It appears e-scooters are being stripped for parts before meeting their end at the bottom of Wellington's harbour.

Volunteer divers have fished 19 e-scooters from the water since Wellington City Council launched two e-scooter share schemes - Jump and Flamingo - in June last year.

Operators are licensed for 18 months but have had six months to prove themselves in a trial period. That's now under review and if councillors are happy, a draft policy for micromobility transport will be developed for consultation.

One of the problems local politicians will have to grapple with is how to stop people from throwing the scooters into the harbour.

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In the meantime, volunteer divers have taken it upon themselves to retrieve the scooters from their watery graves.

Ghost Fishing is an international team of technically trained divers who remove ghost nets from oceans all over the world.

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New Zealand team leader Rob Wilson said Uber was providing them with co-ordinates for its Jump scooters to assist in the operation.

"Obviously people are sadly throwing them into the ocean.

"I just can't for the life of me fathom why you would utilise something like that and suddenly decide to throw them all in the water."

The team has recovered 19 e-scooters from across both operators and there are at least another six with GPS locations that they are aware of.

A concerning trend Wilson noticed was some scooters were missing parts.

"People are actually cannibalising the scooters as well so we're finding scooters in different states of disassembly because people are pulling the scooters apart to make their own scooters."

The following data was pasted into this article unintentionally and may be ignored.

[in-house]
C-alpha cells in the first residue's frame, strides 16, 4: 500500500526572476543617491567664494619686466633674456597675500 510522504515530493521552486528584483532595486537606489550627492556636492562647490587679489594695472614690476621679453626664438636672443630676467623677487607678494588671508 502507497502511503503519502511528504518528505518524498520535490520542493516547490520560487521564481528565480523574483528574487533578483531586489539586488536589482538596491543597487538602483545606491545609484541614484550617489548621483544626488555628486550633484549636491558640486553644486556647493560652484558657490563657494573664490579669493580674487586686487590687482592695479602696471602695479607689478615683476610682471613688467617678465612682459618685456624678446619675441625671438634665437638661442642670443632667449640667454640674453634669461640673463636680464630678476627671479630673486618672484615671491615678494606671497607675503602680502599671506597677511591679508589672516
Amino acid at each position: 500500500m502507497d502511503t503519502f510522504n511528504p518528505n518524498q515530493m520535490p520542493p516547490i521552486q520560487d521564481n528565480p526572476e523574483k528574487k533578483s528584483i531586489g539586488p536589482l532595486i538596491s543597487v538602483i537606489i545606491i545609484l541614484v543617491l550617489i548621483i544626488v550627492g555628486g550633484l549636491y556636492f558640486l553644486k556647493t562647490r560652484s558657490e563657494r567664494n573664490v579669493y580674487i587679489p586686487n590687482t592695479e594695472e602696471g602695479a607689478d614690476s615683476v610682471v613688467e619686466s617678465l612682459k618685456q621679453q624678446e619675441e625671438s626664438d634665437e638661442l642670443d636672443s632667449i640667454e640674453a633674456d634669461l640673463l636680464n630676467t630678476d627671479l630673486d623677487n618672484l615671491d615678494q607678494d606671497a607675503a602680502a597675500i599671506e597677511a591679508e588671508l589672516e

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"Frankenstein scooters, the mind just boggles."

For scooters which manage to escape the hands of crafty thieves, there's still the fight for survival underwater.

Volunteer divers have fished out 19 e-scooters from Wellington's harbour as well as tens of Onzo bikes. Photo / Supplied.
Volunteer divers have fished out 19 e-scooters from Wellington's harbour as well as tens of Onzo bikes. Photo / Supplied.

Wilson said one scooter was once mistaken for another diver because its light was still working in the depths of the harbour.

"We all carry lights because it is quite gloomy and dark and lights are good for communication. But when we went in a bit closer, lo and behold here's one of the e-scooters sitting on the sea floor, probably been in there for 16-to 20 hours, with the light still on."

Onzo bikes are also ending up in the soup with people riding them off a jump platform and into the sea.

Wilson has lost count of how many bikes they have retrieved.

"If we don't do it, who's going to do it? There's just not many people doing this type of stuff and I see the ocean as really important, especially for the youth and the kids of the future and if we don't try and protect what we have now, there's not going to be anything for them to enjoy."

Flamingo co-founder Nick Hyland said they removed the majority of scooters from the streets each night to mitigate the behaviour, including a full collection on the waterfront every Friday and Saturday night.

The company has donated vouchers and attended a recent quiz night for Ghost Fishing to support the team, he said.

Uber has been approached for comment.